www.nytimes.com

Rising seas could menace millions beyond shorelines, study finds

As climate change raises sea levels, storm surges and high tides will push farther inland, a team of researchers says.
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www.washingtonpost.com
Biodiversity

To save the hemlock, scientists turn to genetics, natural predators

A tiny aphid-like insect known as hemlock woolly adelgid has been devastating the trees since the 1970s.
www.washingtonpost.com
Climate

Marine heat wave along East Coast may intensify Hurricane Isaias

Warm waters from a marine heat wave are a major concern with Hurricane Isaias forecast to ride up the eastern seaboard.
ohiovalleyresource.org
Justice

Power failure: A massive bribery scheme could change the Ohio Valley's energy system

The scandal has rocked Ohio politics and could also impact energy policy in the Ohio Valley, as coal and nuclear power generators continue to struggle.
www.baltimoresun.com
Toxics

Maryland’s signature fish is under assault from mercury pollution

EPA enforcement has been largely on stand-down during the pandemic but high amounts of mercury recently detected in Maryland rockfish suggest it will take more than a return to business-as-usual to address worrisome levels of environmental pollution.
www.washingtonpost.com
Climate

Indigenous people face a tragedy in the Amazon during the COVID-19 pandemic

It is time for the international community to center the health and well-being of indigenous people.
Justice

A $550M national class-action settlement includes money for cleanup of PCBs in Baltimore waterways

A $550 million class-action settlement with Monsanto includes money to clean up chemical contamination in Baltimore-area waterways.
apnews.com
Toxics

Researchers predict smaller 'dead zone' in Chesapeake Bay

Researchers are predicting a slightly smaller-than-average oxygen dead zone in the Chesapeake Bay this year. One of the main reasons why is because there was less rainfall washing pollution off of farms and cities and into the nation's largest estuary.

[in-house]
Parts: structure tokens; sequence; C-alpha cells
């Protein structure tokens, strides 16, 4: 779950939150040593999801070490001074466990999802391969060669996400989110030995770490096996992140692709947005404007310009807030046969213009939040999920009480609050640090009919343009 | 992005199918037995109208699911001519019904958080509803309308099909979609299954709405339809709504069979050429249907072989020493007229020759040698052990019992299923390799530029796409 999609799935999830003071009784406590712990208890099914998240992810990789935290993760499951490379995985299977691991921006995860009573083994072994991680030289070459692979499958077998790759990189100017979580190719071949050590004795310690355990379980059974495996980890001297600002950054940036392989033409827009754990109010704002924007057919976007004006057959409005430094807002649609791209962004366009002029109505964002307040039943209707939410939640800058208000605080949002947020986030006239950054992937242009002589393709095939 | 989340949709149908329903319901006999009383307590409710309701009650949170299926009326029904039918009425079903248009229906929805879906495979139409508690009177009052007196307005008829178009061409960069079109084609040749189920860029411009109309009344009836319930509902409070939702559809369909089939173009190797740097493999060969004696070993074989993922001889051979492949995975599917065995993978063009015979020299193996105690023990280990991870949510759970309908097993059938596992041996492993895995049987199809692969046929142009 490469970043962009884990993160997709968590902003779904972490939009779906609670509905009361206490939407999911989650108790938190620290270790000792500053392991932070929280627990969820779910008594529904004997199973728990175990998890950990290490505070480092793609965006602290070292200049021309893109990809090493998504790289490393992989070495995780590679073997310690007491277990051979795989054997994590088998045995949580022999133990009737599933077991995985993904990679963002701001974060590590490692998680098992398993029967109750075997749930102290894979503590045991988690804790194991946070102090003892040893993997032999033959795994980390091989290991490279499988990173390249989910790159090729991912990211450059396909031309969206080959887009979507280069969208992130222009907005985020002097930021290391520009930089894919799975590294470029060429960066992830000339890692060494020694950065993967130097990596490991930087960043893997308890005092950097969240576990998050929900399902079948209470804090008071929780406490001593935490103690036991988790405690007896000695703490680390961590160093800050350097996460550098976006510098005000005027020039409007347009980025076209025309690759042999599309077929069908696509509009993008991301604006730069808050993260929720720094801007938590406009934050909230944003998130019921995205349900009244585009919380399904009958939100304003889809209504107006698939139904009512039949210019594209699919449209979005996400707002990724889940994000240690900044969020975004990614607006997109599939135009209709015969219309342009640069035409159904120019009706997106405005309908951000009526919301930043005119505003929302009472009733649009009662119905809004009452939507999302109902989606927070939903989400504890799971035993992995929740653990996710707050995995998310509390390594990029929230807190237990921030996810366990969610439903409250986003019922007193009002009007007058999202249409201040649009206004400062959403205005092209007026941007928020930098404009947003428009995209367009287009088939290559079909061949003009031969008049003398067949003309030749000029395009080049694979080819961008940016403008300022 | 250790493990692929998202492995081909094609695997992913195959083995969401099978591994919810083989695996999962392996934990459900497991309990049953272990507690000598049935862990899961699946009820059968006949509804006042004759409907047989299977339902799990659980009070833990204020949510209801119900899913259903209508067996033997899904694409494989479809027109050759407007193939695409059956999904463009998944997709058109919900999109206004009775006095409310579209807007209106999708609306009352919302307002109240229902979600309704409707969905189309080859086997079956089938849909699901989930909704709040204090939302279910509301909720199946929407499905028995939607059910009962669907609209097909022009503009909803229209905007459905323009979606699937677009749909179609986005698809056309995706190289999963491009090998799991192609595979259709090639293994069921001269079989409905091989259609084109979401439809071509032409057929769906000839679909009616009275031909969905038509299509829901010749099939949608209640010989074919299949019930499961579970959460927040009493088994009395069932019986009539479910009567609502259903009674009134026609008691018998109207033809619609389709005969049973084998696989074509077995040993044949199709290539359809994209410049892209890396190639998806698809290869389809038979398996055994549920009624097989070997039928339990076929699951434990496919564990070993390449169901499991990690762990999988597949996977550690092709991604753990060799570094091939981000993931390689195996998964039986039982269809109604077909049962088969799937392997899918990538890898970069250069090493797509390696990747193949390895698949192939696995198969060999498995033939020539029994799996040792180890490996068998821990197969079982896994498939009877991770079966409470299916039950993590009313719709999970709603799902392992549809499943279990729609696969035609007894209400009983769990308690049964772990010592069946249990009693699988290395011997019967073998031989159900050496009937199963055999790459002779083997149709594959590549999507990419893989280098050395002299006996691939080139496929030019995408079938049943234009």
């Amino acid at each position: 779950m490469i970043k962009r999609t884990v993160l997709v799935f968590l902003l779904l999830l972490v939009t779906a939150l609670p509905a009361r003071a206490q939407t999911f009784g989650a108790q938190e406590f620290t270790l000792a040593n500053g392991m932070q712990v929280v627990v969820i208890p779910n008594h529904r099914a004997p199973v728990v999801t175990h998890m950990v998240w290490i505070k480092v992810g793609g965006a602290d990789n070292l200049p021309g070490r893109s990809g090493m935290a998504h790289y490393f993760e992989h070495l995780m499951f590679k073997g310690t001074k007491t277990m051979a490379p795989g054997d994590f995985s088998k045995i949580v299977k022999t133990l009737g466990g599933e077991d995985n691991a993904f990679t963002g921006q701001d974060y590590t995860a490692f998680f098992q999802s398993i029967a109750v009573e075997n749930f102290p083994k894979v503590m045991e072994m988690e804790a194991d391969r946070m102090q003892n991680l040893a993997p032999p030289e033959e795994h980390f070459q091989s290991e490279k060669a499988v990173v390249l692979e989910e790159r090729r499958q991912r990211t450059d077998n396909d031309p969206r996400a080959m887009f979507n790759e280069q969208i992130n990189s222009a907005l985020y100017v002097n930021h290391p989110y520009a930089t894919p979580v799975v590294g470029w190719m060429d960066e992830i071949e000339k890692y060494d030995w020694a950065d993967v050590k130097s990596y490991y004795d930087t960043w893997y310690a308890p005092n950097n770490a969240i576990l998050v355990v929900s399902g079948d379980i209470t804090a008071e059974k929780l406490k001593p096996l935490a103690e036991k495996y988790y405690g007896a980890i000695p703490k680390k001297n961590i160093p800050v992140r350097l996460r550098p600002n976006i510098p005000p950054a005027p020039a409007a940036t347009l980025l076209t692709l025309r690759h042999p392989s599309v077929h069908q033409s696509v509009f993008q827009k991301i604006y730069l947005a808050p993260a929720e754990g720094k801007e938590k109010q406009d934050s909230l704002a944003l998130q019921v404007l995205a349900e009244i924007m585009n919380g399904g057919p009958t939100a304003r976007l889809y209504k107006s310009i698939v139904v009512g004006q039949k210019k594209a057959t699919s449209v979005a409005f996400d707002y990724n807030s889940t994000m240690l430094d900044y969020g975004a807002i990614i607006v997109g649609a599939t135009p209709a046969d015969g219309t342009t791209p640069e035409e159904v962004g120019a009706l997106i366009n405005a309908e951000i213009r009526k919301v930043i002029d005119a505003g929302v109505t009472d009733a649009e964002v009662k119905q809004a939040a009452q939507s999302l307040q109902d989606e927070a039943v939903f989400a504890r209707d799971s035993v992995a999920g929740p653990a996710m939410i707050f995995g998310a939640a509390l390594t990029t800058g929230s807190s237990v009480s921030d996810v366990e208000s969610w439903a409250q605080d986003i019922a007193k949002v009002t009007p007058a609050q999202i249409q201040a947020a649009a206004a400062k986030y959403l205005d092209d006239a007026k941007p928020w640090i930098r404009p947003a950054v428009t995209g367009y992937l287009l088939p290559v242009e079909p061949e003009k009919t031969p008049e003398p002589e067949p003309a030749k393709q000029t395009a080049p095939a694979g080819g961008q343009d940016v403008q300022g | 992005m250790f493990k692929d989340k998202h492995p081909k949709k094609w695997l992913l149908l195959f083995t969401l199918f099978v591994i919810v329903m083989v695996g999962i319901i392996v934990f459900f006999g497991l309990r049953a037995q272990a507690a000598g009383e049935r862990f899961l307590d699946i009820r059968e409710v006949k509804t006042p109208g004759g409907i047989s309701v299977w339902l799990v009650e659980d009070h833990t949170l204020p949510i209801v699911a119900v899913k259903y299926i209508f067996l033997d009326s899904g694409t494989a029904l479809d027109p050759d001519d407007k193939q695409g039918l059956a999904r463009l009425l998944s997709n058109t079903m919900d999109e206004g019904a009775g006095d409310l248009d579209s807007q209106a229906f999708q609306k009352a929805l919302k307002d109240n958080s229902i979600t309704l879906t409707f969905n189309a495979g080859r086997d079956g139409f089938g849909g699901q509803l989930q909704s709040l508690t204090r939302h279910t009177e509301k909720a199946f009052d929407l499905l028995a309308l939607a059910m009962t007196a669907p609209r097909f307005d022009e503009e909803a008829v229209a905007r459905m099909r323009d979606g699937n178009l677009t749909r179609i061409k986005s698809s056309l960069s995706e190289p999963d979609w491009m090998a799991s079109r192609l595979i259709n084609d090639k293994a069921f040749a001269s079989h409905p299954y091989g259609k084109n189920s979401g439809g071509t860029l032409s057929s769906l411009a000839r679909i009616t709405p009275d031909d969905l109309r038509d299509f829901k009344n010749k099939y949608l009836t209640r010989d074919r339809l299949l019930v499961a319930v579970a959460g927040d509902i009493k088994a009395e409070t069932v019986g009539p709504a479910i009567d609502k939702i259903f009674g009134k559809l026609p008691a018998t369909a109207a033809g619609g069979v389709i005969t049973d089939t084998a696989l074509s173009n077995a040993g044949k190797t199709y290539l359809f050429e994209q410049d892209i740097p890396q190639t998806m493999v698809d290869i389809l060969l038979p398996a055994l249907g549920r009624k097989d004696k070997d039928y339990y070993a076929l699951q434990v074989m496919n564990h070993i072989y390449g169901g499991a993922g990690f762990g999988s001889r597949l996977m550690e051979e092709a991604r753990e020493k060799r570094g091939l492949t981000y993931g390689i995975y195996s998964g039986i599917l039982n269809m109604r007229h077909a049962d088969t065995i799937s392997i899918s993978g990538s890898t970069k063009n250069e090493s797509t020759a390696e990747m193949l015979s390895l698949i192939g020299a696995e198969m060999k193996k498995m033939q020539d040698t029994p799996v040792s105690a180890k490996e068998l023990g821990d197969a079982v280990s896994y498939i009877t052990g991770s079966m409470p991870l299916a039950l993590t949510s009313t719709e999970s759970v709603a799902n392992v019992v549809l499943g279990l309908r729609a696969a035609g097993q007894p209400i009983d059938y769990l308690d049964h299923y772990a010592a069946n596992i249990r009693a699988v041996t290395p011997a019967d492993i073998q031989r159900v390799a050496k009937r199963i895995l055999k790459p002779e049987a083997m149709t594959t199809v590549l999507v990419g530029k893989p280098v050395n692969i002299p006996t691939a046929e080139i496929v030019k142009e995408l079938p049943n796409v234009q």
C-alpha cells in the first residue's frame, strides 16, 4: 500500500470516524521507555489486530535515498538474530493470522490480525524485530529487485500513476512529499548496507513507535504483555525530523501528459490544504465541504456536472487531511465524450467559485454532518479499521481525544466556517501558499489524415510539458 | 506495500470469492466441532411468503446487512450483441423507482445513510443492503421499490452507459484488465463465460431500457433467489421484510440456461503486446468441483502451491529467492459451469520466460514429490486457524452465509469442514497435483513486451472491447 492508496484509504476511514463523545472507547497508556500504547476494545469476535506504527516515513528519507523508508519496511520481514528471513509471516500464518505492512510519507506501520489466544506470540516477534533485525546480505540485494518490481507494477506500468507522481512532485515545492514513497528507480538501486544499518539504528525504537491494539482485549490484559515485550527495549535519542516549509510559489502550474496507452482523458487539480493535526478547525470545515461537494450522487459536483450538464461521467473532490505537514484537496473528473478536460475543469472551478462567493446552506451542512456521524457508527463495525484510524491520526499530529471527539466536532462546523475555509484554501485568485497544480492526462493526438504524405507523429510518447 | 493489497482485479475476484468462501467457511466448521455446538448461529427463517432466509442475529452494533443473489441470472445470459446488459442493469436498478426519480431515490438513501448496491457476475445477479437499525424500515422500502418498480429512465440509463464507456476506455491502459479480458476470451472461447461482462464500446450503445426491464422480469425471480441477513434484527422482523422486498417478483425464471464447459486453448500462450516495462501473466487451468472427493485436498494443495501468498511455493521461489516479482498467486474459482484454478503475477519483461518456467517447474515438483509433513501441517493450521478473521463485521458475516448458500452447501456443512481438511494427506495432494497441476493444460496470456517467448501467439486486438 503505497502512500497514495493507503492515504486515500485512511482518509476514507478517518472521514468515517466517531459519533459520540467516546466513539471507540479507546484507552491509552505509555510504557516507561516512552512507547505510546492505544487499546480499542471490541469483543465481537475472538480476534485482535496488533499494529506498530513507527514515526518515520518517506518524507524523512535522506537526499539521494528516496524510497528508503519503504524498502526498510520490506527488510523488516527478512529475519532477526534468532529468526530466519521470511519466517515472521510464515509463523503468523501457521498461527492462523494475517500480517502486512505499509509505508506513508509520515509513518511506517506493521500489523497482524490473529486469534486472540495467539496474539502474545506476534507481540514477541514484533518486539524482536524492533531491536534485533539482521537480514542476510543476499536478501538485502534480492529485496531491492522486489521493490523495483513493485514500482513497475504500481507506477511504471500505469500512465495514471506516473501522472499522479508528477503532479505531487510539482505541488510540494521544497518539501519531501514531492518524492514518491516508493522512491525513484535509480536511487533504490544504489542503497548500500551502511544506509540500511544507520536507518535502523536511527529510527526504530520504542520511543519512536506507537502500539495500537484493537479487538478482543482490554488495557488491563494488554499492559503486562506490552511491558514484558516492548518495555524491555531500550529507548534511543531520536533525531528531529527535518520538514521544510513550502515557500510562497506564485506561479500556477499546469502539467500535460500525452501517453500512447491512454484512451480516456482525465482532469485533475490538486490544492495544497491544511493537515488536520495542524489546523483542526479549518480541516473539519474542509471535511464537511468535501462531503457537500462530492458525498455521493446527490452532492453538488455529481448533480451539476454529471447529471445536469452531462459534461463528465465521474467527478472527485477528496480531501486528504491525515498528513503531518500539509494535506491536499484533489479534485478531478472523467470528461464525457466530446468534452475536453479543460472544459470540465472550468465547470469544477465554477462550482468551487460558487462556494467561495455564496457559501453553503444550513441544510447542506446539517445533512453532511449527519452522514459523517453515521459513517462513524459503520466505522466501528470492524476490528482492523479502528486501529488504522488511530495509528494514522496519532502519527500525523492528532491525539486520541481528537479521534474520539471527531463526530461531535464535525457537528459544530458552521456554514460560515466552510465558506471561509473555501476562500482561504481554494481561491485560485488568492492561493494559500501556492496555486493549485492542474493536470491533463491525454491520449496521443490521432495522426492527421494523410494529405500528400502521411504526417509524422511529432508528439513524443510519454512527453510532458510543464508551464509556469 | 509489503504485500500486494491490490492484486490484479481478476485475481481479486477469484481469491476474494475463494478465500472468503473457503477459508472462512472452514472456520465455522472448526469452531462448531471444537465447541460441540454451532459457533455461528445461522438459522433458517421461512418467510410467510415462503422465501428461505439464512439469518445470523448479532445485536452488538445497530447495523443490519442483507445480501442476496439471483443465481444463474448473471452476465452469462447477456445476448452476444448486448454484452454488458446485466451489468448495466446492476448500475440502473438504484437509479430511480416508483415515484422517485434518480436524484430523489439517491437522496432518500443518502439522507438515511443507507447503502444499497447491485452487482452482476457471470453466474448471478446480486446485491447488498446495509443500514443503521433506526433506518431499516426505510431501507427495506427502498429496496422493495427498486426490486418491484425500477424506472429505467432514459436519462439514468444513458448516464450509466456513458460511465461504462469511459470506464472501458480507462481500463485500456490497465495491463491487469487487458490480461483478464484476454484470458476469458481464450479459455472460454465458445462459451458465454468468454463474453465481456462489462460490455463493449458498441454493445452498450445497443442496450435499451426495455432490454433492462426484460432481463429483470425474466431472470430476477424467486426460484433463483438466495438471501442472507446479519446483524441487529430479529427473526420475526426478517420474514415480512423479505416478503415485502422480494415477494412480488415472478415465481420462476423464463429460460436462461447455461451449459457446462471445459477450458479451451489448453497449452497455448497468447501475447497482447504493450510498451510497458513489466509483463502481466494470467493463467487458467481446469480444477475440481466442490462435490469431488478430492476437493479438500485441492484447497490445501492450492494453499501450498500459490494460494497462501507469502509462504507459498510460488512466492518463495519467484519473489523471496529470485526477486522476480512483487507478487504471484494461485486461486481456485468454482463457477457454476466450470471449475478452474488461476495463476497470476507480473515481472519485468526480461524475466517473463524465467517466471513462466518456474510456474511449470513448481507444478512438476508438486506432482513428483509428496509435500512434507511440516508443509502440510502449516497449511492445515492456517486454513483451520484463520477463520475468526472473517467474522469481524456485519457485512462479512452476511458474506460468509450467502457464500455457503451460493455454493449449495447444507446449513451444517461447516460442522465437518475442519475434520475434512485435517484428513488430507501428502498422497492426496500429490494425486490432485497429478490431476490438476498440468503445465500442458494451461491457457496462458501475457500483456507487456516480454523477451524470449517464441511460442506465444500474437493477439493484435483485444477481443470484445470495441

www.baltimoresun.com
Toxics

Got Chesapeake Bay acid? New study finds seagrasses may bring relief

Large beds of underwater grass may be just the cure for one of the problems that ails the Chesapeake Bay.
www.baltimoresun.com
Toxics

Maryland to begin testing drinking water, Chesapeake Bay oysters for harmful ‘forever chemicals’ known as PFAS

Maryland is testing drinking water and Chesapeake Bay oysters for the presence of what are known as “forever chemicals," or PFAS.
www.washingtonpost.com
Climate

Racism derails our attempts to fight the climate crisis

Stopping climate change is hard enough, but racism only makes it harder.
www.washingtonpost.com
Climate

Coronavirus: Hurricanes present a dangerous scenario amid the pandemic: Stay at home or risk infection? - The Washington Post

As Tropical Storm Cristobal heads to the Gulf Coast, emergency management officials urge people to evacuate when needed, despite the inherent virus risks.
Toxics

Commission to ask EPA to help cut smog flowing into Maryland

A multi-state commission will ask the federal Environmental Protection Agency to help cut down on pollution that flows from Pennsylvania into Maryland.

Toxics

Maryland sues paper mill for Potomac River pollution

Maryland environmental regulators have filed a federal lawsuit against the owner of the closed Luke paper mill in Allegany County, accusing it of continuing to pollute the North Branch of the Potomac River with toxic contaminants.

stateimpact.npr.org
From our Newsroom

Veeps and the environment

On the environment, Vice President Mike Pence and Sen. Kamala Harris are worlds apart. But don't expect it to be front and center in the campaigning.

Organic diets quickly reduce the amount of glyphosate in people’s bodies

A new study found levels of the widespread herbicide and its breakdown products reduced, on average, more than 70 percent in both adults and children after just six days of eating organic.

Stranded whales and dolphins offer a snapshot of ocean contamination

"Many of the chemical profiles that we see in cetaceans are similar to the types of chemical profiles that we see in humans who live in those coastal areas."

Cutting forests and disturbing natural habitats increases our risk of wildlife diseases

A new study found that animals known to carry harmful diseases such as the novel coronavirus are more common in landscapes intensively used by people.

Cutting edge of science

An exclusive look at important research just over the horizon that promises to impact our health and the environment

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